At the head of the government, Romano Prodi will have to implement the programme drawn up with his partners in the left-wing coalition, which provides for renewed growth and a clearing up of public finances, with a return to the criteria defined in the stability and growth pact over the next five years. The left-wing parties have committed to reducing social security charges levied on businesses by five points over the next year, to increasing capital income tax (capital gains and share income) and to reintroducing inheritance duty which was removed by Silvio Berlusconi in 2001. According to Francesco Giavazzi, economist at Bocconi University in Milan, the cost of the Unione programme is between 1.4% and 1.7% of GDP (20 to 24 billion euros). Romano Prodi has also highlighted his will to combat the lack of job security and, at international level, to put an end to "Italy's unconditional alignment", with the United States in favour of greater European commitment. He has undertaken to ask Parliament to recall the Italian military from Iraq, according to a withdrawal timetable drawn up with the United States and the United Kingdom.

Romano Prodi, who preaches rigour, will however have to convince Italians of the need for deep structural reforms. "If the message is explained well and if it is a fair message, Italians will accept it", he repeated during the electoral campaign. The future Prime Minister should, however, be quickly confronted with his first difficulties, in view of the low majority he enjoys and divisions between the parties in his coalition. When asked about the reliability of his partners, Romano Prodi replies, "they have signed a programme for government and they are gentlemen". "The only real cement in this alliance can be summarised by "anything but Berlusconi", declares Paolo Franchi, editorialist on the Corriere della Sera. And that risks proving insufficient. Renato Mannheimer, professor at Milan University, has already underlined that the result of the left-wing Democrats, the main party in Unione, which is weaker than forecast, forebodes divisions within the victorious coalition. Also, as James Walston, director of the department of international relations at Rome University points out, it would appear that within the coalition led by Romano Prodi, it is the movements furthest left that have achieved the best results. "It will be difficult to govern and find the road the structural reforms", is the analysis made by Paolo Pizzoli, ING bank analyst, considering that "the lack of any room for manoeuvre within the coalition of left-wing forces makes the task more complicated."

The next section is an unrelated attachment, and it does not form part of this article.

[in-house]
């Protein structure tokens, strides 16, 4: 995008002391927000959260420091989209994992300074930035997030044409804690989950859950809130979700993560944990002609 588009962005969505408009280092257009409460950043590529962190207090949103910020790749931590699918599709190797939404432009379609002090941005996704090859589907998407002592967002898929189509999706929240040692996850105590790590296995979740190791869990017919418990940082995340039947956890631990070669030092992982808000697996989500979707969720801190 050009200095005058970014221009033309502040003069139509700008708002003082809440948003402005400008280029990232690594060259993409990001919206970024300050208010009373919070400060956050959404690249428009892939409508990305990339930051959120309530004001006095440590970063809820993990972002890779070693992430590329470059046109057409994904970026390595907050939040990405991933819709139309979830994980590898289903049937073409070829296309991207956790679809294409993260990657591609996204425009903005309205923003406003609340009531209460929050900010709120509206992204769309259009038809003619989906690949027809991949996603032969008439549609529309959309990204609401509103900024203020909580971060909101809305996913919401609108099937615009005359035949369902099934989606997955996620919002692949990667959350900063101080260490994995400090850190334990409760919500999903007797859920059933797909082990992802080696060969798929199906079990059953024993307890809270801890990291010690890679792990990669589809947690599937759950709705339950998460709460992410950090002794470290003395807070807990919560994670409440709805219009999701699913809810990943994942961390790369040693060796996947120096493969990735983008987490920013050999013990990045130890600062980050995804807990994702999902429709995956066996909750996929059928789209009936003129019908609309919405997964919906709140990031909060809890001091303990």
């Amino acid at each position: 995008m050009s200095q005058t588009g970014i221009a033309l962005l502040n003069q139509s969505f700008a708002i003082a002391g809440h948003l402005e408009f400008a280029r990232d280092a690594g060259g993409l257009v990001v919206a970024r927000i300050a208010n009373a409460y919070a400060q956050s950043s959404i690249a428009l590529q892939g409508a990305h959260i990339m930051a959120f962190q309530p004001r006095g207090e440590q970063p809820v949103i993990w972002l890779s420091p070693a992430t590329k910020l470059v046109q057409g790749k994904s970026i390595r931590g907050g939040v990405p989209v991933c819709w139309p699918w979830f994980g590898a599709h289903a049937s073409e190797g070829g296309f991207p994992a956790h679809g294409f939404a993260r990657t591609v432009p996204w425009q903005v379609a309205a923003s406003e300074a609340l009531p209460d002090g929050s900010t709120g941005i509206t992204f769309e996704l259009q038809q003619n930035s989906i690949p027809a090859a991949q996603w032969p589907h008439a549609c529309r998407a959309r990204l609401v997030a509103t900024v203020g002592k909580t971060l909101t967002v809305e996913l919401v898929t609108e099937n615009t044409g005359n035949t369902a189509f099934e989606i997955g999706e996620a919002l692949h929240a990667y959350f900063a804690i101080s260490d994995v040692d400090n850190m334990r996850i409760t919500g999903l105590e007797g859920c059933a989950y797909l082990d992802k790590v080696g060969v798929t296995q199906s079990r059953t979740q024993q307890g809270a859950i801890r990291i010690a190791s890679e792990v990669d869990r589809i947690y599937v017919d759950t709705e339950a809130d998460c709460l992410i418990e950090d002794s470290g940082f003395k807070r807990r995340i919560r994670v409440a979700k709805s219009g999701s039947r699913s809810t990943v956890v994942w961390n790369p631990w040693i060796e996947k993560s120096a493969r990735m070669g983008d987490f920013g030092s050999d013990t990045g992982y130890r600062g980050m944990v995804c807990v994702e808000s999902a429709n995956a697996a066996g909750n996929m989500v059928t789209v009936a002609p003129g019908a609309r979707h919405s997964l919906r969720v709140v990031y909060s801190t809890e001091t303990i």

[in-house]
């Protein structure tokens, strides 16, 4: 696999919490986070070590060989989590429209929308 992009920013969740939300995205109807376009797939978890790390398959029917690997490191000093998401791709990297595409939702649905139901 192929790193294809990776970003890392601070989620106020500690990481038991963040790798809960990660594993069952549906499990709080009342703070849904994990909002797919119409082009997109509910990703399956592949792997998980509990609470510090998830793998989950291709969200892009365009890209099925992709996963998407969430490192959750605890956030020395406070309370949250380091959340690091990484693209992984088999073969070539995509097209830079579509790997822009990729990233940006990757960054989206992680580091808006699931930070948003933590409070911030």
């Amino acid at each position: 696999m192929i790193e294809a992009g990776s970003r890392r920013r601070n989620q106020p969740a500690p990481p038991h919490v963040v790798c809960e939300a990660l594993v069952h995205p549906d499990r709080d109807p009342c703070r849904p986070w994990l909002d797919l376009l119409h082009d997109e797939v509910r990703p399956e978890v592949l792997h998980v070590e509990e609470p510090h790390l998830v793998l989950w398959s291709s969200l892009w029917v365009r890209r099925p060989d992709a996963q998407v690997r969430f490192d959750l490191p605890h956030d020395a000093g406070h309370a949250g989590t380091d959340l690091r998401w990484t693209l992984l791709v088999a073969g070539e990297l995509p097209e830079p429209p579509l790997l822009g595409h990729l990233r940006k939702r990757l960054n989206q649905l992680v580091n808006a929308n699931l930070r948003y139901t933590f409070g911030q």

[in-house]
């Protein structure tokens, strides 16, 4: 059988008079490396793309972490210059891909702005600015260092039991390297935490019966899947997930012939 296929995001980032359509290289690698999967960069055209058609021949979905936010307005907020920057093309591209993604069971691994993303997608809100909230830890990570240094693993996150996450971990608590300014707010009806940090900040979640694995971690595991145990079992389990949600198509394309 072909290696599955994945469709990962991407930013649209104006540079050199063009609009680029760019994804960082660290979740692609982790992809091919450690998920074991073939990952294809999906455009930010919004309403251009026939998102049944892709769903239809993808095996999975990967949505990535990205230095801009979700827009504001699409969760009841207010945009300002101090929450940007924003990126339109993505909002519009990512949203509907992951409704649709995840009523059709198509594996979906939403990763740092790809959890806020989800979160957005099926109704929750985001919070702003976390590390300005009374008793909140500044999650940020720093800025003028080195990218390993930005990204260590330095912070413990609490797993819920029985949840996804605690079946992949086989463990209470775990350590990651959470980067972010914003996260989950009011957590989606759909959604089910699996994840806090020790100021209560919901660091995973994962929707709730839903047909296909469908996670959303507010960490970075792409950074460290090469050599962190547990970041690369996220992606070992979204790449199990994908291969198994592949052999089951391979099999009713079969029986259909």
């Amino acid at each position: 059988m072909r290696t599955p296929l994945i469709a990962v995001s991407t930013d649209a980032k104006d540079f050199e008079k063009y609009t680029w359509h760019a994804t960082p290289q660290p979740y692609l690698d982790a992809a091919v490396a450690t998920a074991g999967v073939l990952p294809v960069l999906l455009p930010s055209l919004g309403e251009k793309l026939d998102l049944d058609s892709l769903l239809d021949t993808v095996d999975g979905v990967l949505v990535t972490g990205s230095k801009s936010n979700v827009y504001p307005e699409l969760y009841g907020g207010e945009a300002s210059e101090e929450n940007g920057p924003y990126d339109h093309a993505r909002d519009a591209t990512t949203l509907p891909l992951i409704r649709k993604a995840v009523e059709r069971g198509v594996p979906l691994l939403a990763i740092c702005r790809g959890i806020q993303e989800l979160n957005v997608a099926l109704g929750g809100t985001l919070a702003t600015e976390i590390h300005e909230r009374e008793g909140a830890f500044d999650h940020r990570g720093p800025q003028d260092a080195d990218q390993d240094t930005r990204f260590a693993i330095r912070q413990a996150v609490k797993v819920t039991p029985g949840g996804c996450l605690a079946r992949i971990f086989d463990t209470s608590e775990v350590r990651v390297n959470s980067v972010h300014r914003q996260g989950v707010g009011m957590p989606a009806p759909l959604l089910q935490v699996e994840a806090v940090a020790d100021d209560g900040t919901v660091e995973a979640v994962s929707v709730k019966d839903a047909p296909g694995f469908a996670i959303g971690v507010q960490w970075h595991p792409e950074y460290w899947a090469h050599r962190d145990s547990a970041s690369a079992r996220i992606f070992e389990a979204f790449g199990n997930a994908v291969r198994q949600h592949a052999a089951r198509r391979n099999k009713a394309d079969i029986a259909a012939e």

The two newly elected Chambers will not meet before 28th April and will have about a week in which to designate their respective presidents and form parliamentary groups.

The first task of the Parliament will be, before even putting its confidence in the new Prime Minister, to elect the successor to Carlo Azeglio Ciampi as President of the Republic, which must be done before 13th May. Since the latter's mandate comes to an end on 18th May, the Parliamentary Assembly – including the Chamber of Deputies, the Senate and Regional Representatives – will therefore have two weeks in which to elect the new Head of State. Highly respectful of institutions, Carlo Azeglio Ciampi, has already declared that he would prefer to leave to his successor the choice of nominating the next Prime Minister.



Some Italians will again be called to vote on 28th and 29th May. Sicily and eight provinces will renew their executives and the inhabitants of 1,267 towns will elect their town councils.

At the head of the government, Romano Prodi will doubtless have to deploy a great deal of energy and imagination to find the means by which to govern a country divided equally between left and right, which must be brought out of an unstable, confused political situation.

Results of the legislative elections held on 9th and 10th April 2006 in Italy



Turnout: 83.6%

Source: Minister of the Interior


Results of senatorial elections held on 9th and 10th April 2006 in Italy



Turnout: 83.6%

Source: Minister of the Interior
Publishing Director: Pascale JOANNIN
The authors
Corinne Deloy
Author of the European Elections Monitor (EEM) for the Robert Schuman Foundation and project manager at the Institute for Political Studies (Sciences Po).
Fondation Robert Schuman